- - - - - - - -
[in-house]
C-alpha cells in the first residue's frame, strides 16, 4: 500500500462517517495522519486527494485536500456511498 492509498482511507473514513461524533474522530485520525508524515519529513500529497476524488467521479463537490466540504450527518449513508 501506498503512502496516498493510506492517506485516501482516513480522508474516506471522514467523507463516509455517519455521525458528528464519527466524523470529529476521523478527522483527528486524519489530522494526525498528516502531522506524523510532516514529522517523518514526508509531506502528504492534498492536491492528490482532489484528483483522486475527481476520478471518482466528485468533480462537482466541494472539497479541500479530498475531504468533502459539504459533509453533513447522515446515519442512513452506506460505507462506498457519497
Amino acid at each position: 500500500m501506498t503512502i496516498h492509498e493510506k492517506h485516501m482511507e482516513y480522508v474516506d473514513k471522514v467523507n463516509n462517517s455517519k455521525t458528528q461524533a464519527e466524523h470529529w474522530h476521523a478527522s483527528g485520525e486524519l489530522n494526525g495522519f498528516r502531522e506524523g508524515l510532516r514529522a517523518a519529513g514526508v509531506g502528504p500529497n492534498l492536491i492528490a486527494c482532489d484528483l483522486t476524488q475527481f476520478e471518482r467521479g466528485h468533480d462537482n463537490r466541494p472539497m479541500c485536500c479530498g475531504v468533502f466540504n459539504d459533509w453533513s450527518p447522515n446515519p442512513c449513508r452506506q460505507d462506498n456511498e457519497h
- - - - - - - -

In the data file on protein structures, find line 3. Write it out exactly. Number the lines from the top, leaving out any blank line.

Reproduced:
Amino acid at each position: 500500500m501506498t503512502i496516498h492509498e493510506k492517506h485516501m482511507e482516513y480522508v474516506d473514513k471522514v467523507n463516509n462517517s455517519k455521525t458528528q461524533a464519527e466524523h470529529w474522530h476521523a478527522s483527528g485520525e486524519l489530522n494526525g495522519f498528516r502531522e506524523g508524515l510532516r514529522a517523518a519529513g514526508v509531506g502528504p500529497n492534498l492536491i492528490a486527494c482532489d484528483l483522486t476524488q475527481f476520478e471518482r467521479g466528485h468533480d462537482n463537490r466541494p472539497m479541500c485536500c479530498g475531504v468533502f466540504n459539504d459533509w453533513s450527518p447522515n446515519p442512513c449513508r452506506q460505507d462506498n456511498e457519497h